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Subject: Re: [boost] Boost.Outcome review - First questions
From: Niall Douglas (s_sourceforge_at_[hidden])
Date: 2017-05-24 15:20:54

>>> IIUC, what you want is to have outcomes that copy/move well each one on
>>> each other.
>> That was exactly a motivating reason for choosing this design
>> originally. Having the same base storage implementation should allow the
>> compiler to completely eliminate memory copying to implement layout
>> changes when a personality is changed.
> How outcome ovoids this copying?

Compilers spotted the common outcome::value_storage during moves when it
was identical, and totally eliminated any memory copies.

>>> Is this the major drawback you find to the use of
>>> std::expected and std::optional?
>> No, not at all. Very recent optimisers e.g. in better than clang 4.0 and
>> in GCC 6.0 with -O3 optimisation turn out to have rendered the common
>> storage design choice no longer appropriate. But that wasn't the case
>> when I began Outcome two years ago.
> And then?

clang 4.0+ and GCC 6.0+ with -O3 optimisation appear to now be clever
enough to spot trivial move constructors and trivial types, and not copy
memory when the bits in memory would not change.

I would therefore expect that your reference Expected implementation
would now be identical or very similar in runtime performance to Outcome
on clang 4.0+ and GCC 6.0+. MSVC does, of course, still have some way to
go yet, but VS2017 is a world of improvement over VS2015.

>> You would thus exchange (slightly) worse performance of successful code
>> in exchange for vastly better and predictable performance of
>> unsuccessful code.
>> Note that the cost of throwing and catching a C++ exception with a table
>> based EH C++ compiler is highly unpredictable, and costs between
>> 1500-3000 CPU cycles per stack frame unwound between the try and catch
>> site. You can find the benchmark in the benchmark directory in Outcome's
>> git repo.
> So you are comparing to the use of exceptions here and not to the use of
> output error codes?

I am comparing the cost of throwing and catching exceptions to returning
an expected with unexpected state.

>>> What is the behavior on the absence of exception on the functions that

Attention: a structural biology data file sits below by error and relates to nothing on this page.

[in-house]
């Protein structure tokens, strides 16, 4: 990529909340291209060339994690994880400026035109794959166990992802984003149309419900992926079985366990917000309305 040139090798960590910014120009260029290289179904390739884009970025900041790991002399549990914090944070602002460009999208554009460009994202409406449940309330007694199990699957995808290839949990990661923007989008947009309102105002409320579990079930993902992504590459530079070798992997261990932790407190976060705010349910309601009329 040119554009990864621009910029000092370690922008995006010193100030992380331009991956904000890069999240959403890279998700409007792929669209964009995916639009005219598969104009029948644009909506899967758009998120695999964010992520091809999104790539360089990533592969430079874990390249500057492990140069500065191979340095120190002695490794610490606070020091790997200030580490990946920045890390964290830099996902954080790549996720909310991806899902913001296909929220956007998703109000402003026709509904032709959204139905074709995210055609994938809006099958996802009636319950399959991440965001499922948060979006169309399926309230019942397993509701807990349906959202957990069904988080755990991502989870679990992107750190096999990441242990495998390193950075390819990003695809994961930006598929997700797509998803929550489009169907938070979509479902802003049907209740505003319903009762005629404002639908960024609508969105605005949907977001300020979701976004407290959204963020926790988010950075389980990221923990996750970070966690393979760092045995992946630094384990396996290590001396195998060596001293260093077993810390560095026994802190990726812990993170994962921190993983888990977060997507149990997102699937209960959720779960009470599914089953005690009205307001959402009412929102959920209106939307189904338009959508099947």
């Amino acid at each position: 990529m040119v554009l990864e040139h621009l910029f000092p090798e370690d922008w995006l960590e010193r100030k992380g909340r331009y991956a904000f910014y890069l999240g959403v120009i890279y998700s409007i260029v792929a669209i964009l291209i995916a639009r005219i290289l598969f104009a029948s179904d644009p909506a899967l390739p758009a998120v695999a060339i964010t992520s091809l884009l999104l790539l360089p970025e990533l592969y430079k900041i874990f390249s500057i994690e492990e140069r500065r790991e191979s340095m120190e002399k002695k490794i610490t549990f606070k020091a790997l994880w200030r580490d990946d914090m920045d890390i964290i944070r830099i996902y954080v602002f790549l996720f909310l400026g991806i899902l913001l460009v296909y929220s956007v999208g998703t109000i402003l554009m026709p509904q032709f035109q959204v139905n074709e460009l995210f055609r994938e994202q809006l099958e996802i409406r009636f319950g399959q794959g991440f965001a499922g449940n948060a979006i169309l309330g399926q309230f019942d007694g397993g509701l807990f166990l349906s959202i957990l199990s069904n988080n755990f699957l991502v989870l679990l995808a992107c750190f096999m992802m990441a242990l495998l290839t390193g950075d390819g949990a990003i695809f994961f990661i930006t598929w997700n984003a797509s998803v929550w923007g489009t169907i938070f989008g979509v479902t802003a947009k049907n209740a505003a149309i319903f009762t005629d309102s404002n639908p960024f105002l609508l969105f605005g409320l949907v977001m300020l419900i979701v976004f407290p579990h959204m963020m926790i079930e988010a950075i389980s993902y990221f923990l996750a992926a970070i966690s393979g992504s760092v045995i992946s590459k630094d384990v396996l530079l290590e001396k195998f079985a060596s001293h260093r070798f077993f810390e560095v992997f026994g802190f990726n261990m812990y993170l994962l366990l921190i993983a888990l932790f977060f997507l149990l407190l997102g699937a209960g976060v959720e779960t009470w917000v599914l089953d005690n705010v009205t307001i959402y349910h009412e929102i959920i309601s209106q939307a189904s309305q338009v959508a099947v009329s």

>>> throw exceptions? Are these functions disabled? Does the fucntion
>>> terminate? Calls a handler?
>> All exceptions Outcome ever throws are done via a user redefinable
>> macro. Those macros are listed at
>> If C++ exceptions are enabled, the default macro definition throws the
>> exception.
>> If C++ exceptions are disabled, the default macro definition prints a
>> descriptive message and a stacktrace to stderr and calls
>> std::terminate().
> This is similar to what BOOST_THROW_EXCEPTION does, isn't it?
> Why re-invent the wheel?

End users can define the Outcome exception throwing macros to call
BOOST_THROW_EXCEPTION if they wish. For standalone Outcome users, the
default behaviour is minimal, but sufficient.

>>>> is an
>>>> excellent neighbour to all other C++ libraries
>>> as for example?
>> It pollutes no namespaces, interferes in no way with other C++ including
>> other versions of itself. You can mix multiple versions of Outcome in
>> the same binary safely.
> There are several version of Outcome?

Currently every time I commit to the git repo there is a new version of
Outcome. The ABI is permuted with the SHA of the git. This prevents
unstable versions of Outcome conflicting with different unstable
versions of Outcome in the same process.

I will, at some future point, declare a stable ABI and pin it forever to
v1 of the ABI and have that checked per commit by Travis.

>>>> AND build systems,
>>> I'm less concerned by the build systems, but could you elaborate?
>> Outcome doesn't require any magic macros predefined and can be used by
>> end users simply by dropping a tarball of the library into their source
>> code and getting to work.
> While this could be a quality for a standalone library, this is not a
> quality for a Boost library.

The other C++ 14 library in Boost does not require any of Boost either.

>>>> (And my thanks to Andrzej for the motivating example on the landing
>>>> page
>>>> of the docs, he did a great job capturing the universal error handling
>>>> framework aspect of Outcome. I would love to know if reviewers can make
>>>> sense of it, or did it just confuse the hell out of everybody)
>>> Could you tell us which example?
>> It's the landing page motivating code example. Bottom of
> No this example doesn't show any advantage of Boost.Outcome, quite the
> opposite. However the other example that Andrzej has posted recently is
> a better example as I have already said as a response.

The only difference was returning result instead of outcome, and
removing the exception throwing function call. Otherwise the examples
are identical.


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